Record Black Friday sales have given retailers hope that business will pick up a bit this holiday season. For many people, that news conjures images of crowded mall parking lots and busy big-box retailers.
But the news also offers opportunities for small businesses like those that line Hopkins’ Mainstreet.
Hopkins Patch spoke with Doug Denny—a local marketing consultant and copywriter—about how local businesses can make the most of the season. His company, DeJa Local Marketing, has done work for businesses ranging from Hopkins Auto Body to Chili’s.
Here’s what he had to say.
1) Connect your business to local holiday events.
Hopkins has plenty of seasonal festivals that local businesses can often tap into better than big-box retailers. Small-businesses owners should tie their sales into these events in order to emphasize how local they are, Denny said. For example, stores open during Hopkins’ Old Fashioned Christmas celebration could offer an “Old Fashioned Deal.”
2) Tie in to local successes.
Hopkins’ sense of community is one of its greatest strengths. While the standardization of big-box stores can make it hard for them to capitalize on that sentiment, local businesses don’t have that problem. Their owners often live in the city and have a pulse on local happenings.
Find out what’s successful in the schools, in churches and elsewhere in the community, Denny suggested. Then connect promotions to those local highlights. When the boys basketball team won its third championship in a row, for example, stores could have offered three deals for the three-peat.
“Think local,” Denny said. “Don’t just think about your customers. Think about your customers’ lives.”
3) Connect with customers on the go.
That means going mobile.Use text message alerts, smart phone apps, mobile websites and other options to reach potential customers as they go about their day.
The good news is that these products are no longer the domain of big corporations. Small businesses can hire someone to put together a functional app for less than $2,000—with financing plans available to spread the cost out, Denny said. Mobile websites are even cheaper, as low as $750 for an easily navigable site tailored to smart phones.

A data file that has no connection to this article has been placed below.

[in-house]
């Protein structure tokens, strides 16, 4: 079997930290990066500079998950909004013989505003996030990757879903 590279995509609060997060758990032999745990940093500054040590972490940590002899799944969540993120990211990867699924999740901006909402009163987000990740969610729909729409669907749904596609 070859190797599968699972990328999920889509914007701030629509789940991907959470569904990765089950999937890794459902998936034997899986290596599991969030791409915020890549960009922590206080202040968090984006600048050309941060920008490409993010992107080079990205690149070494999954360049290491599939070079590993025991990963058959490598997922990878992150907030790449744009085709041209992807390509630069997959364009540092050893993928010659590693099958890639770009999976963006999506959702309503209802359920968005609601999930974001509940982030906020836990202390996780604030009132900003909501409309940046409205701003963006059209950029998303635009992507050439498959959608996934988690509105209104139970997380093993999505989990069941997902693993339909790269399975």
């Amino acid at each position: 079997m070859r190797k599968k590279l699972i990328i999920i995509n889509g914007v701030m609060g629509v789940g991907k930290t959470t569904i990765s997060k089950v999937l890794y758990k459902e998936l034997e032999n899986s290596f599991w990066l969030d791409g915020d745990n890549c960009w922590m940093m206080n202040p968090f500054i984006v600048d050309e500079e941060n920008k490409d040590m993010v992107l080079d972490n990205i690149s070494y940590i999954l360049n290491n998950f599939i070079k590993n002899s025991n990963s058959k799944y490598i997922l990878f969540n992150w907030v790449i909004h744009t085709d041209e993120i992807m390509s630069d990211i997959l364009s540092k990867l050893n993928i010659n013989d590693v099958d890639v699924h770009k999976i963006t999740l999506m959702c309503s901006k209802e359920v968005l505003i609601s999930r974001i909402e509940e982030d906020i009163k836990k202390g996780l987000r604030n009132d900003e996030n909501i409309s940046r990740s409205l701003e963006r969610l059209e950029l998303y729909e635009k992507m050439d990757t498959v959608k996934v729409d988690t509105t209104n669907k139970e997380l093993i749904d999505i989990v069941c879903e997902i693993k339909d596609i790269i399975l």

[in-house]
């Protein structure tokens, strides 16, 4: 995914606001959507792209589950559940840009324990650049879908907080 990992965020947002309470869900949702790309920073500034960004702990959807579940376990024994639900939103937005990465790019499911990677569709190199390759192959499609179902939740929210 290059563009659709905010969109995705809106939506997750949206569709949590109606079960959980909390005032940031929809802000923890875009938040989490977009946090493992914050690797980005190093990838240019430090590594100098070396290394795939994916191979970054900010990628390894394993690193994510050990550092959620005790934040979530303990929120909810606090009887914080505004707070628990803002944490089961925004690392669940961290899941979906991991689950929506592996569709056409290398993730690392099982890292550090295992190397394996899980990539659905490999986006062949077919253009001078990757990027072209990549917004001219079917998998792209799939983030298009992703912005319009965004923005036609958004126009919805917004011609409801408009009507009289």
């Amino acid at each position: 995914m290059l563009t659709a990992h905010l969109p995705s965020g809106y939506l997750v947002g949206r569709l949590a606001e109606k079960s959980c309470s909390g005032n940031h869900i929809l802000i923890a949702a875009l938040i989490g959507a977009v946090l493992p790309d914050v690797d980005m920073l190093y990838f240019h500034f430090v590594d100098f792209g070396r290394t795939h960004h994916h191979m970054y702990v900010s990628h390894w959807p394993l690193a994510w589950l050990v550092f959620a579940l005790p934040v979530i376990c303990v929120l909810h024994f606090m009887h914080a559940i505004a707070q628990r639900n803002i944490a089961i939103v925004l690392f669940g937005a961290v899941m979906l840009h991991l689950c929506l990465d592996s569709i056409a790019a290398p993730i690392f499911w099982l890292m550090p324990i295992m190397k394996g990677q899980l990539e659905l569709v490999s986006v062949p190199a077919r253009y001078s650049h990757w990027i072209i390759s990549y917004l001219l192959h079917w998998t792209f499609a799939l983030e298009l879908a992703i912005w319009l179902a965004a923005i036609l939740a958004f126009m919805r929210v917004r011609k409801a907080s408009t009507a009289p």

When you have the mobile pieces in place, promote them heavily at point of sale locations and other traditional ways in order to let customers know the options are out there. Offer mobile-only deals with coupon codes.
Local stores may offer products and bargains as good as those in a crowded holiday mall. But that doesn’t help if customers aren’t reminded about what’s available.
“Reach them where they are, so we can shop Mainstreet,” Denny said.
4) Avoid “interruptive marketing” whenever possible.
These are messages that force potential customers to stop whatever they’re doing to pay attention to the ad—whether that’s a commercial breaking into a TV show or a newspaper ad interrupting an article. Customers, especially the younger generation, have become adept at tuning out this type of marketing.
But what about the text message alerts and other messaging that Denny recommends? Those aren’t interruptive because customers opted to receive them, he said, noting that about 95 percent of text messages are opened.
5) Build in a time element.
All that mobile marketing means businesses are no longer communicating with people comfortably ensconced on the couch. Those messages are coming in while people are in meetings, transporting their children or otherwise going about their day.
Including a not-too-distant deadline—“Come in during the next four hours for a special price.”—encourages customers to stop by on their way home and choose your store for the spontaneous decisions they make while out and about, Denny said.
6) Don’t sweat it if customers share the coupon codes with friends who don’t subscribe to your mobile products.
The whole goal is to increase the number of customers. As long as you’ve included some profit margin, your store will be better off for the extra people stopping by.
7) Make visiting your store enjoyable—especially throughout the holiday season.
“During the holidays, people are attracted to bright lights and fun,” Denny said.
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